Mama's Got a Plan:

Maternity Care, Health Insurance, and Reproductive Justice

On Mama’s bookshelf


Our bookshelf overfloweth! Here is a sampling of the reproduction-related volumes that have crossed our desk in the last few months.

a-midwifes-storyA Midwife’s Story (1986), by Penny Armstrong and Sheryl Feldman, relates how Armstrong, a nurse-midwife, comes to live near the Amish in Lancaster County, PA and provide care to them. It’s a very tender description of the families she comes to serve and love, as well as the change she herself undergoes in the process.


After Birth (2015), by Elisa Albert. Ari and Paul move to upstate New York from the city when she is six months pregnant. The book begins as Ari is just emerging from her first year postpartum after a traumatic birth. In a town of poverty-stricken fading grandeur (of a kind we’re all too familiar with here in the Rust Belt), Ari’s friendship with a newly-arrived poet/musician is the mirror in which she views her own recovery progress. The first person narrative showcases Ari’s powerful and intensely personal voice:

Adrienne Rich had it right. No one gives a crap about motherhood unless they can profit off it. Women are expendable and the work of childbearing, done fully, done consciously is all-consuming. So who’s gonna write about it if everyone doing it is lost forever within it? You want adventures, you want poetry and art, you want to salon it up over at Gertrude and Alice’s, you’d best leave the messy all-consuming baby stuff to someone else.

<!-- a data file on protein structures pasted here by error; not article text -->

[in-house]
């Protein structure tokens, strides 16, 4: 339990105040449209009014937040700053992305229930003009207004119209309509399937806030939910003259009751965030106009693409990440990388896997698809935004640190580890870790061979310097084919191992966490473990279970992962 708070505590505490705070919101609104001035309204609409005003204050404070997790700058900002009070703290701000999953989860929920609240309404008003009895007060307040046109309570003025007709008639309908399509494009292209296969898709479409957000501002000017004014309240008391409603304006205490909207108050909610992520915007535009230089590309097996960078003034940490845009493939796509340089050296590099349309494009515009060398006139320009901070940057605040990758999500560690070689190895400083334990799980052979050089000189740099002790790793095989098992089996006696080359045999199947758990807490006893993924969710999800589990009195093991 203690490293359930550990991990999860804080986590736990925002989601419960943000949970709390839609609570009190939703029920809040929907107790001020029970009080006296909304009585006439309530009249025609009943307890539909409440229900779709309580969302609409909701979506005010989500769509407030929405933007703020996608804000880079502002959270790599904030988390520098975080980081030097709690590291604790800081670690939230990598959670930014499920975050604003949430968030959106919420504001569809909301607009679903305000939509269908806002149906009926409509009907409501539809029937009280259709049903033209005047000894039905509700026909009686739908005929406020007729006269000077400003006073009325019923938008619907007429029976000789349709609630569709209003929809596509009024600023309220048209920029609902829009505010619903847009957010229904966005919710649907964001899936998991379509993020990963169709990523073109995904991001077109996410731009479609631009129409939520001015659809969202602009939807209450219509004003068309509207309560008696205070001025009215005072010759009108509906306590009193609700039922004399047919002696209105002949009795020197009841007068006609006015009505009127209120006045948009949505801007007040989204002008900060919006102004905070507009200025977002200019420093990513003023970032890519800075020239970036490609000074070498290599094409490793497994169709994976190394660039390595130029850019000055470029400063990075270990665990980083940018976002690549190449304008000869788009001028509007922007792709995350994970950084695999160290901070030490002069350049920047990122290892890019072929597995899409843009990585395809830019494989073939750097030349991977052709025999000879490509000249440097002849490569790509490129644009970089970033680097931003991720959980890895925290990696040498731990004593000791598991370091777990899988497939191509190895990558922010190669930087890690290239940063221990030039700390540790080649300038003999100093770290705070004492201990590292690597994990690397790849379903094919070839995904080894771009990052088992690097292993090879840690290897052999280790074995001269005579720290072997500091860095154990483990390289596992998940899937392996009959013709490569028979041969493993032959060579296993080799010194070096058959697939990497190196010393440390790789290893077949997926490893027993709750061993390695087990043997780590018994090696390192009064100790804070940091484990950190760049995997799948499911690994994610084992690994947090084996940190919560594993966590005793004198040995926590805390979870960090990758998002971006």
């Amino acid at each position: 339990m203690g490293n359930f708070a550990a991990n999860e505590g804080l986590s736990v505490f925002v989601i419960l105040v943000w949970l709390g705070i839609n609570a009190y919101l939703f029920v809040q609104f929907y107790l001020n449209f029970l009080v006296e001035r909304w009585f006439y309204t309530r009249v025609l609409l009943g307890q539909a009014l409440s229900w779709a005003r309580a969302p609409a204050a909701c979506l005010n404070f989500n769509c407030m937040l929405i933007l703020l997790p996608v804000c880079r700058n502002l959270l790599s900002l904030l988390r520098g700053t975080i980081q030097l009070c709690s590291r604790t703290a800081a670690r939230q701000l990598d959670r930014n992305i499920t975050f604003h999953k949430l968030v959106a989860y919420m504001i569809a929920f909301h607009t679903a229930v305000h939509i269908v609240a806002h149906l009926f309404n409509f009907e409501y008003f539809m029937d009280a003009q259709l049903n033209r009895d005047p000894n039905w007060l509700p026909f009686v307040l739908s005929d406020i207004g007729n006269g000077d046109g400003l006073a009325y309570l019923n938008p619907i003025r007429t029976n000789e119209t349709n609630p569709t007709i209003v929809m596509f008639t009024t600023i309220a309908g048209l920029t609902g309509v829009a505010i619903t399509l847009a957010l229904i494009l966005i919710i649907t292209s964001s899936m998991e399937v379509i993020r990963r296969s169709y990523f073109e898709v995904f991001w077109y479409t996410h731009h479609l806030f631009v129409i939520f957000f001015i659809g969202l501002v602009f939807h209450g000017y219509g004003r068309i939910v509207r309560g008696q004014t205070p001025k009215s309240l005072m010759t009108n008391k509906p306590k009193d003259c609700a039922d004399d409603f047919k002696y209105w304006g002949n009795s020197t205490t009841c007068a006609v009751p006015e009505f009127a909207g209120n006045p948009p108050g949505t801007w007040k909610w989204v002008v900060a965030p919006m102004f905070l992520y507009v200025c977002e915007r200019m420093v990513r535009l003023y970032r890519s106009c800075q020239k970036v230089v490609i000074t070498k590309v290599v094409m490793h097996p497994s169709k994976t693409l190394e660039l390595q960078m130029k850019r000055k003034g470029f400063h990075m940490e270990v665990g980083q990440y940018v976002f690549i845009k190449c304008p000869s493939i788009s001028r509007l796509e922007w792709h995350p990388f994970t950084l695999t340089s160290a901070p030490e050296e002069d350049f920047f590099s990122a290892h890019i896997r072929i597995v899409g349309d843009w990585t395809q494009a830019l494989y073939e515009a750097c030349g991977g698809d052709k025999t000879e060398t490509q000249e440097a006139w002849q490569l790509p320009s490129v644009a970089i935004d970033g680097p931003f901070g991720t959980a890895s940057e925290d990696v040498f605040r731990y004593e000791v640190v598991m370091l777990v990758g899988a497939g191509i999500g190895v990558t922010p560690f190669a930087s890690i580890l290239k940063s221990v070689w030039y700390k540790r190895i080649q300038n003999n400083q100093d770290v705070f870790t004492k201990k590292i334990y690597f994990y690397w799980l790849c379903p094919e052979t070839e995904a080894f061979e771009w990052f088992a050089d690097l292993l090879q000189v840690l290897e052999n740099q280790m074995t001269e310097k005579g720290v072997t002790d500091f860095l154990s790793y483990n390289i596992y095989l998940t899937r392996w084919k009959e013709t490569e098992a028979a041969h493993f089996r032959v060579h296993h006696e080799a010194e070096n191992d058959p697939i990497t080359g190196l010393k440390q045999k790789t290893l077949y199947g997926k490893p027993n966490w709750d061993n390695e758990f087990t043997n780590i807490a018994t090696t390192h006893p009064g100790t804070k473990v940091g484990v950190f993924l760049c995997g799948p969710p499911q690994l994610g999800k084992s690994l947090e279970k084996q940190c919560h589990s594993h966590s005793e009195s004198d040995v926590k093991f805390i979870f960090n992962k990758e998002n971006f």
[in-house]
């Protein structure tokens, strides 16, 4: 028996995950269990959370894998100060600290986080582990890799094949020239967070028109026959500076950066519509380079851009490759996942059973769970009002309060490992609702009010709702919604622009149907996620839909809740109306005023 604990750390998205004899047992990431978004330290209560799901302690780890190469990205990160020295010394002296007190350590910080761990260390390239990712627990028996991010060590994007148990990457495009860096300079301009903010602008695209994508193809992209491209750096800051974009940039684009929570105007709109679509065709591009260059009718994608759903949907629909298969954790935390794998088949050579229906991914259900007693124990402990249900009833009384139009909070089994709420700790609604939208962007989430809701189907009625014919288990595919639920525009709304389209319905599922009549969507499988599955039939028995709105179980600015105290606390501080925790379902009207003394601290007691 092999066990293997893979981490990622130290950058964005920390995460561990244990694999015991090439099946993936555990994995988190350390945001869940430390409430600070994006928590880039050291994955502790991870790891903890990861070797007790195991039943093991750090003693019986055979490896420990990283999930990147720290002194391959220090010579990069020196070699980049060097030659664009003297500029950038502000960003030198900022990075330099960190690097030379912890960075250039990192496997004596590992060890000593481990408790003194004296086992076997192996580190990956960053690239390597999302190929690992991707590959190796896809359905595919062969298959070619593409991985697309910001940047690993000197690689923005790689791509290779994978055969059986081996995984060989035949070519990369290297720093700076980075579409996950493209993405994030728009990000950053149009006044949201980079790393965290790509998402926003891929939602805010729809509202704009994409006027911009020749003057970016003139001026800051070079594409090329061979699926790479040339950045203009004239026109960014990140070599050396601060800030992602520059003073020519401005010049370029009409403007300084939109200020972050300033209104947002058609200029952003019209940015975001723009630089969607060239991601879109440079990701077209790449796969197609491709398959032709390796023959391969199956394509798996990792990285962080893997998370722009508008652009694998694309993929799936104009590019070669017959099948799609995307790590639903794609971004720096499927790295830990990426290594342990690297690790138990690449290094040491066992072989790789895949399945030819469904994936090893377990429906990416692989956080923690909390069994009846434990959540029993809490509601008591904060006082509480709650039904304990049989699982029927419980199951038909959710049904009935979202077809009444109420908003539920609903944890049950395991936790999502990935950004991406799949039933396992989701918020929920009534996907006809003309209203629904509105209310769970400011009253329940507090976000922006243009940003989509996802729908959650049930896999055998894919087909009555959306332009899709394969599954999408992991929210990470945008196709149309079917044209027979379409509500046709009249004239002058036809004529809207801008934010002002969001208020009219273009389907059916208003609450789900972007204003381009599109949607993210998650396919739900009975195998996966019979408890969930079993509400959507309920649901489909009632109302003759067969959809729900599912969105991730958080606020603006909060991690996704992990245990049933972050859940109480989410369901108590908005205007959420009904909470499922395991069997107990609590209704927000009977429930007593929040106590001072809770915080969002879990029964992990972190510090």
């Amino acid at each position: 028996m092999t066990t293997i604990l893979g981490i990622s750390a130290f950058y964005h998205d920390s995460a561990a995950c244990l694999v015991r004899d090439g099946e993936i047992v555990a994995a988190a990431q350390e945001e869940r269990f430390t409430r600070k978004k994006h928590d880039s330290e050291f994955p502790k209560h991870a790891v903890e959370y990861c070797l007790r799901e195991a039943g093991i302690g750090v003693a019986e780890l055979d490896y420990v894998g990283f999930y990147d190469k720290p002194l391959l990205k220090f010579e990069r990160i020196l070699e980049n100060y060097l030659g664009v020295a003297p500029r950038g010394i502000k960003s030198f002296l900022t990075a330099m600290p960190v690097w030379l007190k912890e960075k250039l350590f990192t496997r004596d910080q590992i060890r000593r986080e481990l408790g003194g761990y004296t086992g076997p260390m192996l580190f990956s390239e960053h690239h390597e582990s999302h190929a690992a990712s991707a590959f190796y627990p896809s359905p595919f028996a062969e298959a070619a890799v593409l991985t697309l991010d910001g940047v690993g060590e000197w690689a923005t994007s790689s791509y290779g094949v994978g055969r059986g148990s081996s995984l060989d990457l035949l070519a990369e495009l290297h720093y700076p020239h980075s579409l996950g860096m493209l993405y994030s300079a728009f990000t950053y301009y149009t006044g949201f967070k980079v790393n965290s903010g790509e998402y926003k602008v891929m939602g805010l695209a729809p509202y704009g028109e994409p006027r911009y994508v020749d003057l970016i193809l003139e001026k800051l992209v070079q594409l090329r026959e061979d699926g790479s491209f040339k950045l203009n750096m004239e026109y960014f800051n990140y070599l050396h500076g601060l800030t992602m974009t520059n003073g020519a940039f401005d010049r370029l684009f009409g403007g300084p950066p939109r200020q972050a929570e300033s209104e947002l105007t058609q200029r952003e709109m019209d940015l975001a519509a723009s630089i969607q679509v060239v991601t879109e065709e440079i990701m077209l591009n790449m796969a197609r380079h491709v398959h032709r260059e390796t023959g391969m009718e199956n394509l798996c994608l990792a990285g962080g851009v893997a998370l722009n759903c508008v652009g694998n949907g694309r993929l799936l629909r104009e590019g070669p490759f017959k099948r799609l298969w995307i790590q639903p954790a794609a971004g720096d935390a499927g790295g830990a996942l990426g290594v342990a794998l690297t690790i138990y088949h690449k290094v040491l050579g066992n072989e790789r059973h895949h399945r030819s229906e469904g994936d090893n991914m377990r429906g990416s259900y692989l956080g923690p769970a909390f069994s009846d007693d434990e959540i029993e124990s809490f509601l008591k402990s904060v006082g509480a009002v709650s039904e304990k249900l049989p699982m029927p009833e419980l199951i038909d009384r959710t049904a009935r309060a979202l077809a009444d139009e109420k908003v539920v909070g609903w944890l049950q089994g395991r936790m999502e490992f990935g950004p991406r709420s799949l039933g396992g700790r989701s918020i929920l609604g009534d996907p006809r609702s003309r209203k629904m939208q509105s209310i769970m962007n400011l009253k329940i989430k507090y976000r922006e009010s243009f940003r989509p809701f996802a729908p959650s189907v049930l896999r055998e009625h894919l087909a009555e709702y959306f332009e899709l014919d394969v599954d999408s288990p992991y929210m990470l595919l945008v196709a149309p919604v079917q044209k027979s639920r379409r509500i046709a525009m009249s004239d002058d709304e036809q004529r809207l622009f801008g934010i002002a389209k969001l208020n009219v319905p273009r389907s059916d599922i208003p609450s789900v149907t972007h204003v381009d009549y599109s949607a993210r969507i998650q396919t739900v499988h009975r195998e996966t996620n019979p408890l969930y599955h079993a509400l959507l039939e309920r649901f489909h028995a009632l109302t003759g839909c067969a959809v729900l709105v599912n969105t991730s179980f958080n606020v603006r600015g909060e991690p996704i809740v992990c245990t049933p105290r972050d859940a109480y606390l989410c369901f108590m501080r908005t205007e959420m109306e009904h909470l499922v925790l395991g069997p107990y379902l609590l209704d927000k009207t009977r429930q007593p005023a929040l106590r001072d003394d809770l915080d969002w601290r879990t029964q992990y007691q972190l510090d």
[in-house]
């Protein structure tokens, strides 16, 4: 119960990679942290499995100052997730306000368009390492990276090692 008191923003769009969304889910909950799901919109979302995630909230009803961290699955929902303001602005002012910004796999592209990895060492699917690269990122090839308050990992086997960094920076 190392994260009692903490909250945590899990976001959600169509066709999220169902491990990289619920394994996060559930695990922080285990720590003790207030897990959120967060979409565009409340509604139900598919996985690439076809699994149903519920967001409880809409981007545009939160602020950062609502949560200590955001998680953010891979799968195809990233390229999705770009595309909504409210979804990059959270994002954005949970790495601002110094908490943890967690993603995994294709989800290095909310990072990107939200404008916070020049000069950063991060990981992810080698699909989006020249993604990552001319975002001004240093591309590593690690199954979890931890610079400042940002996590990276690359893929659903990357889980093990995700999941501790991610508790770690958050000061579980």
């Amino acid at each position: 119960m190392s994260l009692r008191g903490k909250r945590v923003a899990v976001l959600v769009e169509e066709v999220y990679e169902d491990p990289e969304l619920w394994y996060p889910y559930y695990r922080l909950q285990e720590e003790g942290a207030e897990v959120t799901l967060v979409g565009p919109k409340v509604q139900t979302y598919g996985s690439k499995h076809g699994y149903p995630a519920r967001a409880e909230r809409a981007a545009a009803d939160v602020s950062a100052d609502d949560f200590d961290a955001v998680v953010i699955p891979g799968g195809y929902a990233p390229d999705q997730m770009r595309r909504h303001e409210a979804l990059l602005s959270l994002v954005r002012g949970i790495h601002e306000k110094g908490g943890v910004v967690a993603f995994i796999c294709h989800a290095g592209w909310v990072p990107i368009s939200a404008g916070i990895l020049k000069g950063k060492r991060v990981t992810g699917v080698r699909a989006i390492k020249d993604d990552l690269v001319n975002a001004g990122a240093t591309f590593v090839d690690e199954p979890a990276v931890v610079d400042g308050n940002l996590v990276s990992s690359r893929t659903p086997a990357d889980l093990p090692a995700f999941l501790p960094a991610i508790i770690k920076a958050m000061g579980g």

Terrible Virtue (2016), by Ellen Feldman, is a fictionalized biography of Margaret Sanger. It describes her humble origins, her relationships with her husband and her children, and – always – the Cause.

sex-is-a-funny-wordSex is a Funny Word: A Book About Bodies, Feelings, and You (2015), by Cory Silverberg and Fiona Smyth. This children’s book identifies the requisite body parts and touches very briefly on babymaking, but chiefly addresses feelings and relationships. It’s probably best suited to children ages 8-14, but readers outside that range will still find gold nuggets between the covers.

Its hallmark is the beautiful diversity of bodies. The challenge of displaying different skin tones is resolved by including skin colors from real life and technicolor faces. The faces shown display a variety of features; these people look like your friends – if you can imagine your friends with blue, green, and purple faces!

The book examines any number of emotionally complicated topics quite sensitively and sensibly. This is the book you wish you’d had when you started asking questions no one would answer.

Interestingly enough, the narrative voice that is progressive and inclusive enough to recognize the work of midwives and avoid giving health care providers sole credit for “delivering” the baby nevertheless fails to question a practice that is the epitome of doctor-patient power relationships:

When a baby is born, the doctor or midwife who helped it be born looks at its new naked body.
If they look down and see a penis, they say, “It’s a boy.”
If they look down and see a vulva, they say, “It’s a girl.”

Why is it necessary for a provider to pronounce the sex of the child? Under the midwife model of care, parents are empowered to make that discovery themselves. On reflection, the ultimate power of mainstream maternity care is that it provides parents with the sex of their child while it is still in utero. This realization, however, is more a critique of that power relationship than of this book.